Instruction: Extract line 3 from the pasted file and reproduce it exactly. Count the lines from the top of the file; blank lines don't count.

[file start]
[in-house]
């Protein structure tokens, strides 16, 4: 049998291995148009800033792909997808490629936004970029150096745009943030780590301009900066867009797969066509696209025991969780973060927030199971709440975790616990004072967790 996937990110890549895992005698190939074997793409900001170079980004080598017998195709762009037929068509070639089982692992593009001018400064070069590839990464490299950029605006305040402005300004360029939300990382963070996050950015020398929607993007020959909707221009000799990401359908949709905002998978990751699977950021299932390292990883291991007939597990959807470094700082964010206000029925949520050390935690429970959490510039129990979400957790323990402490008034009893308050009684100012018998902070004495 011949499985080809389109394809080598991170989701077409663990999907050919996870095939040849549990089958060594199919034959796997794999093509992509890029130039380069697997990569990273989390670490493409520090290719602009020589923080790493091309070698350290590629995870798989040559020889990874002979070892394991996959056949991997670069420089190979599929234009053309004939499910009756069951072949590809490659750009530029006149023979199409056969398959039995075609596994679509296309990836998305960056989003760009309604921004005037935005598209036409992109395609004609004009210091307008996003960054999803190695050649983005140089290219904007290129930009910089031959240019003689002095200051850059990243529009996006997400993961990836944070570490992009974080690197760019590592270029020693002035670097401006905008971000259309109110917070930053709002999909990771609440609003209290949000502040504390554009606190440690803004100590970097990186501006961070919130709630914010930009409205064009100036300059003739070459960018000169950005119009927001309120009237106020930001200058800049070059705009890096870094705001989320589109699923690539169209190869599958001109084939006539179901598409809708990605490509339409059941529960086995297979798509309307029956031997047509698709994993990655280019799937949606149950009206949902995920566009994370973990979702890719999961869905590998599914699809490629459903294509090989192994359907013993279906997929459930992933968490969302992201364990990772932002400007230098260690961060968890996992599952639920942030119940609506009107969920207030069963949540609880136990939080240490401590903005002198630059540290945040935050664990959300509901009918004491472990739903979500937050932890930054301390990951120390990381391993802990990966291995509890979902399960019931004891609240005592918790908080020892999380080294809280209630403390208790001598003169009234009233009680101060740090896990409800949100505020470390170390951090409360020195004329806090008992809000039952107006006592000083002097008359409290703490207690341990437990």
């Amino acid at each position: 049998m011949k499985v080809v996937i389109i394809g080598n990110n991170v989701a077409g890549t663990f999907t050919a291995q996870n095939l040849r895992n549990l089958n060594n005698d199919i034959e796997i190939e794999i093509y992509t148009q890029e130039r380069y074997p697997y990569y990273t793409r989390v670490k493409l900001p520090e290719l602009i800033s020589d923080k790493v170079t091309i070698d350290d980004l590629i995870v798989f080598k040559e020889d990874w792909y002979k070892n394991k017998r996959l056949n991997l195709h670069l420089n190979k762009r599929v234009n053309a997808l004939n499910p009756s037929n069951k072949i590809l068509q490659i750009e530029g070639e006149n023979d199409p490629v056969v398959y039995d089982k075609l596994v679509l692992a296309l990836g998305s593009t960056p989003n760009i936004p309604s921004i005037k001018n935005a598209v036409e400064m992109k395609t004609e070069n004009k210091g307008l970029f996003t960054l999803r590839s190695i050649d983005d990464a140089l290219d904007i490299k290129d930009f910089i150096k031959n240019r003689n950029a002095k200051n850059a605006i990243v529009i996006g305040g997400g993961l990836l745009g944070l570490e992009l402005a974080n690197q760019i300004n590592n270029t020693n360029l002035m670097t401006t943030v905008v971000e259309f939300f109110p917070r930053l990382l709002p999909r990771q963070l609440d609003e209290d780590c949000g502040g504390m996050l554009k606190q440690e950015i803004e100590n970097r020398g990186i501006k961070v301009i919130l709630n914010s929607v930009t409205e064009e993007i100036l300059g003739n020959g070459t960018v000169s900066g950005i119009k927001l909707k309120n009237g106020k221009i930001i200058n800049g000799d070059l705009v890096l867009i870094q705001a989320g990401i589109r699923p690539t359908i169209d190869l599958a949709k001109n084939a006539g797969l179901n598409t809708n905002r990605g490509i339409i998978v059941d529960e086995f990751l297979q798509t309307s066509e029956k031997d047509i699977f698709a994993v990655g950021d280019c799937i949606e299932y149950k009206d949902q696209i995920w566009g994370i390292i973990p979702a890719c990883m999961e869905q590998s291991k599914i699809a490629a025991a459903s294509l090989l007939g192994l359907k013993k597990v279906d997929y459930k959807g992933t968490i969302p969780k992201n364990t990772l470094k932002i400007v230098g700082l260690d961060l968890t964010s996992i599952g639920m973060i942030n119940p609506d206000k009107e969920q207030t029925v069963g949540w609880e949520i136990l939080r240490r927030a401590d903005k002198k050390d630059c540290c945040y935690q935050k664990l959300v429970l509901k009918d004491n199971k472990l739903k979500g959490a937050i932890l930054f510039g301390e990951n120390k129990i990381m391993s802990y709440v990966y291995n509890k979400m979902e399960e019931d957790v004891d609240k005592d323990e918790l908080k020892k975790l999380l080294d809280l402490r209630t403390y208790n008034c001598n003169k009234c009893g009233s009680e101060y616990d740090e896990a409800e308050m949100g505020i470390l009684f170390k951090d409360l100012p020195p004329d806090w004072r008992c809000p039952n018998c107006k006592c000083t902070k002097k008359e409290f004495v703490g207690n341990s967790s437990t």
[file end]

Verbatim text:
């Amino acid at each position: 049998m011949k499985v080809v996937i389109i394809g080598n990110n991170v989701a077409g890549t663990f999907t050919a291995q996870n095939l040849r895992n549990l089958n060594n005698d199919i034959e796997i190939e794999i093509y992509t148009q890029e130039r380069y074997p697997y990569y990273t793409r989390v670490k493409l900001p520090e290719l602009i800033s020589d923080k790493v170079t091309i070698d350290d980004l590629i995870v798989f080598k040559e020889d990874w792909y002979k070892n394991k017998r996959l056949n991997l195709h670069l420089n190979k762009r599929v234009n053309a997808l004939n499910p009756s037929n069951k072949i590809l068509q490659i750009e530029g070639e006149n023979d199409p490629v056969v398959y039995d089982k075609l596994v679509l692992a296309l990836g998305s593009t960056p989003n760009i936004p309604s921004i005037k001018n935005a598209v036409e400064m992109k395609t004609e070069n004009k210091g307008l970029f996003t960054l999803r590839s190695i050649d983005d990464a140089l290219d904007i490299k290129d930009f910089i150096k031959n240019r003689n950029a002095k200051n850059a605006i990243v529009i996006g305040g997400g993961l990836l745009g944070l570490e992009l402005a974080n690197q760019i300004n590592n270029t020693n360029l002035m670097t401006t943030v905008v971000e259309f939300f109110p917070r930053l990382l709002p999909r990771q963070l609440d609003e209290d780590c949000g502040g504390m996050l554009k606190q440690e950015i803004e100590n970097r020398g990186i501006k961070v301009i919130l709630n914010s929607v930009t409205e064009e993007i100036l300059g003739n020959g070459t960018v000169s900066g950005i119009k927001l909707k309120n009237g106020k221009i930001i200058n800049g000799d070059l705009v890096l867009i870094q705001a989320g990401i589109r699923p690539t359908i169209d190869l599958a949709k001109n084939a006539g797969l179901n598409t809708n905002r990605g490509i339409i998978v059941d529960e086995f990751l297979q798509t309307s066509e029956k031997d047509i699977f698709a994993v990655g950021d280019c799937i949606e299932y149950k009206d949902q696209i995920w566009g994370i390292i973990p979702a890719c990883m999961e869905q590998s291991k599914i699809a490629a025991a459903s294509l090989l007939g192994l359907k013993k597990v279906d997929y459930k959807g992933t968490i969302p969780k992201n364990t990772l470094k932002i400007v230098g700082l260690d961060l968890t964010s996992i599952g639920m973060i942030n119940p609506d206000k009107e969920q207030t029925v069963g949540w609880e949520i136990l939080r240490r927030a401590d903005k002198k050390d630059c540290c945040y935690q935050k664990l959300v429970l509901k009918d004491n199971k472990l739903k979500g959490a937050i932890l930054f510039g301390e990951n120390k129990i990381m391993s802990y709440v990966y291995n509890k979400m979902e399960e019931d957790v004891d609240k005592d323990e918790l908080k020892k975790l999380l080294d809280l402490r209630t403390y208790n008034c001598n003169k009234c009893g009233s009680e101060y616990d740090e896990a409800e308050m949100g505020i470390l009684f170390k951090d409360l100012p020195p004329d806090w004072r008992c809000p039952n018998c107006k006592c000083t902070k002097k008359e409290f004495v703490g207690n341990s967790s437990t």